Small Steps in the Right Direction: This Week's News

Letter from the Chief Economist

Published on Dec 2, 2022

Written by Bledi Taska

Welcome to the Letter from the Chief Economist. After a short break for Thanksgiving, it seems like economic news came back all at once this week. Let’s run through some of the highlights. 


Yesterday’s job openings numbers from the Bureau of Labor Statistics seemed uneventful, but they actually had a lot to tell us. 

Job openings declined by 353,000 in October, down to 10.3 million. This brings the number of openings close to where it was in August, after an unexpected jump in September.

Chart showing monthly job openings in millions

During our live discussion yesterday morning, my colleague Layla O’Kane said her first impression was that “Maybe we will get the soft landing we’ve been hoping for over these past few months,” and I think that’s right. Openings are declining but not plummeting, while quits ticked up and layoffs ticked down—it looks like almost everything in this report changed little, but changed in the right direction.

chart showing layoffs and quits over time

Thinking back over the past few months, layoffs have been a major topic of discussion, especially at big tech firms. And while this week’s JOLTS showed layoffs are up slightly, it doesn’t seem as though those big-name layoffs are indicating things to come for everyone else. When you hear news about Meta laying off 11,000 people, that should be understood in the context that Meta has also lost $700 billion in value: the layoff says more about the company than it does about the economy.

Is the rest of the economy invulnerable? Of course not. But it’s a much more nuanced picture. Going forward, I would expect much more conservative hiring as opposed to major layoffs.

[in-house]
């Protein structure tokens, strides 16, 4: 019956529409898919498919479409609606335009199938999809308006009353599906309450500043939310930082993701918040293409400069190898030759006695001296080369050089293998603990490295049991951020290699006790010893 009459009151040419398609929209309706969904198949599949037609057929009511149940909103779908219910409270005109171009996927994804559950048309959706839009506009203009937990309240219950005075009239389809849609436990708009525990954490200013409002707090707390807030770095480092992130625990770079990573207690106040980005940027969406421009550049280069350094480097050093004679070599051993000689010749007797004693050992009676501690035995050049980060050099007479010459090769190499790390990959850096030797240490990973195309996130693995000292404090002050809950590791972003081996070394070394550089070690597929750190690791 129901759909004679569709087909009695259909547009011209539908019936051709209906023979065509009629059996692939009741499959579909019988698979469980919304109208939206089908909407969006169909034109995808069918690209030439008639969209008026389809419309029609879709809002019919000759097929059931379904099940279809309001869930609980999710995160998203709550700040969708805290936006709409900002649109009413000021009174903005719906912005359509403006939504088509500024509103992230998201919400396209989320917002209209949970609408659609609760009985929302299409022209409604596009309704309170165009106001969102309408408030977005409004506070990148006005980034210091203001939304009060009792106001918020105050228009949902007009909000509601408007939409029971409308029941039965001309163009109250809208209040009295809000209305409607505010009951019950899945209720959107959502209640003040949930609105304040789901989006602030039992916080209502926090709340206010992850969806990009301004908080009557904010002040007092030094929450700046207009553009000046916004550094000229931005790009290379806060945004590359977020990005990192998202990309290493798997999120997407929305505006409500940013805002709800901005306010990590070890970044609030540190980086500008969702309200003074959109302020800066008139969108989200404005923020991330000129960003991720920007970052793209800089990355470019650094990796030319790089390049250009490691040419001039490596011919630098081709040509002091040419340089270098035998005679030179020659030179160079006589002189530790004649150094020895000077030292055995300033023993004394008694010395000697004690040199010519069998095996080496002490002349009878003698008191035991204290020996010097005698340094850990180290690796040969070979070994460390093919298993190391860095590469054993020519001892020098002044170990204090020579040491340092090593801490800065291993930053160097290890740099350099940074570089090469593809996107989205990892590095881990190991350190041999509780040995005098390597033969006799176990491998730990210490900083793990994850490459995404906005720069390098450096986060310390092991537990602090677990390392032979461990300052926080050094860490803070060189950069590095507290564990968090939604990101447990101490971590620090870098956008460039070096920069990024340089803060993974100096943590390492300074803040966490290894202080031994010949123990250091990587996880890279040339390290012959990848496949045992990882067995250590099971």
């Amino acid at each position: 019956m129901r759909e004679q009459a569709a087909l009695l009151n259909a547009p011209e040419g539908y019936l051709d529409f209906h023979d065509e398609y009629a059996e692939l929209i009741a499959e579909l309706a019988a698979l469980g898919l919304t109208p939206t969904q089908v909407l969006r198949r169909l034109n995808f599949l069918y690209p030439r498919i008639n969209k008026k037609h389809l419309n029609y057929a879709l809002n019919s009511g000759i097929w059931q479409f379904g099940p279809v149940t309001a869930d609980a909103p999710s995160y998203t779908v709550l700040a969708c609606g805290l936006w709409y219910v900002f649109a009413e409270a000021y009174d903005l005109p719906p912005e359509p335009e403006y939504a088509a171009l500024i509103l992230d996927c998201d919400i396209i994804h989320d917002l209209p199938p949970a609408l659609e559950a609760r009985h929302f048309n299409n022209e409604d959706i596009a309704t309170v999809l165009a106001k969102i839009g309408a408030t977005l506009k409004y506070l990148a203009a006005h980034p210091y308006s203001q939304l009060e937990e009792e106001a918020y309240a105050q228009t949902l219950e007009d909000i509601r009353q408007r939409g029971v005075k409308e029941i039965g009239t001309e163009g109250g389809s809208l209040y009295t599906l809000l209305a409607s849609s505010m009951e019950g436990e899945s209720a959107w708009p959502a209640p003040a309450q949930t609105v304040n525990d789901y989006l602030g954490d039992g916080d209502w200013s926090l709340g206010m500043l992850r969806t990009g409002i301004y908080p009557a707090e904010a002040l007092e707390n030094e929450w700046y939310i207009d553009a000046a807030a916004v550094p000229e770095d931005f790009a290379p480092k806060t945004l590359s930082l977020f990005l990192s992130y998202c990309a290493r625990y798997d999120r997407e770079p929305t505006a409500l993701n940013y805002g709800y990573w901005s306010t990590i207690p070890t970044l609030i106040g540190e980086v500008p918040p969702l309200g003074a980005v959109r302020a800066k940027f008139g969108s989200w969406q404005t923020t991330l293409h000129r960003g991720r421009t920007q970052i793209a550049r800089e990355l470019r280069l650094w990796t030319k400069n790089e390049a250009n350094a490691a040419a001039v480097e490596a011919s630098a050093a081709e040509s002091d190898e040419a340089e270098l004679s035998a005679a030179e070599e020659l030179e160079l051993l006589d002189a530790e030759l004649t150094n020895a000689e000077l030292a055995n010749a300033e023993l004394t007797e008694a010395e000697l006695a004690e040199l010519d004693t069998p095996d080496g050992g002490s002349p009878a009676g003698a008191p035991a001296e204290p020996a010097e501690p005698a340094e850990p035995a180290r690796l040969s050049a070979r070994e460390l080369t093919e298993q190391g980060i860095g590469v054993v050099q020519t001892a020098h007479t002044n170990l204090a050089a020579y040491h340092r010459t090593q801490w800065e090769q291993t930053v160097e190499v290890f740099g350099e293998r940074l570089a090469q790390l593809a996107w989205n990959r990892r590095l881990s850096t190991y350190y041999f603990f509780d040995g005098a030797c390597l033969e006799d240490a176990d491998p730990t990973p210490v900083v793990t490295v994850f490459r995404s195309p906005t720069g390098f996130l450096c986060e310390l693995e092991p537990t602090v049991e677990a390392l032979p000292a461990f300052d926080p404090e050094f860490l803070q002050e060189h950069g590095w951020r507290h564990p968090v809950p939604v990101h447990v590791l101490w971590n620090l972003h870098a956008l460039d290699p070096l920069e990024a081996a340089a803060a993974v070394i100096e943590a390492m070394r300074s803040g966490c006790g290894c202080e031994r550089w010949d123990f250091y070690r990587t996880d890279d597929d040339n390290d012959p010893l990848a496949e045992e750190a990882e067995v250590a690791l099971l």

We’re in a transition phase, and whether we see a recession in the next few months or not, some kind of cooldown is on its way. But I think it’s important to emphasize that after this year’s historically tight labor market, a cooldown isn’t bad news. Even if the market loosens, it won’t be in bad shape. 

Of course, the Federal Reserve was looking closely at the JOLTS data to help shape its decisionmaking. And that brings us to another piece of economic news:

Jerome Powell’s Press Conference 

The Federal Reserve chair said yesterday that the central bank is likely to maintain a similar approach as it continues to combat inflation, but rate hikes might moderate as soon as its next meeting in two weeks. 

I think that makes sense. In fact, I would be very surprised if the Fed doesn’t moderate from an 0.75% interest rate increase down to 0.5%. The bigger question is what happens next. 

When the Fed raises rates, its impact is felt slowly, even though the economy and prices are fast-moving and volatile. Inflation shows signs of slowing, and the labor market is less tight than it was this summer, but both are still historically high. If the Fed takes its foot off the brake too early, inflation and the labor market could shoot back up, but interest rates that are too large will discourage investment and cool the economy more than necessary.

So far, so good, but Powell is still in a difficult position. After convening December 13-14, the next Fed policy meeting will be January 31-February 1, so we’ll wait to see how it reacts to the first economic trends of 2023.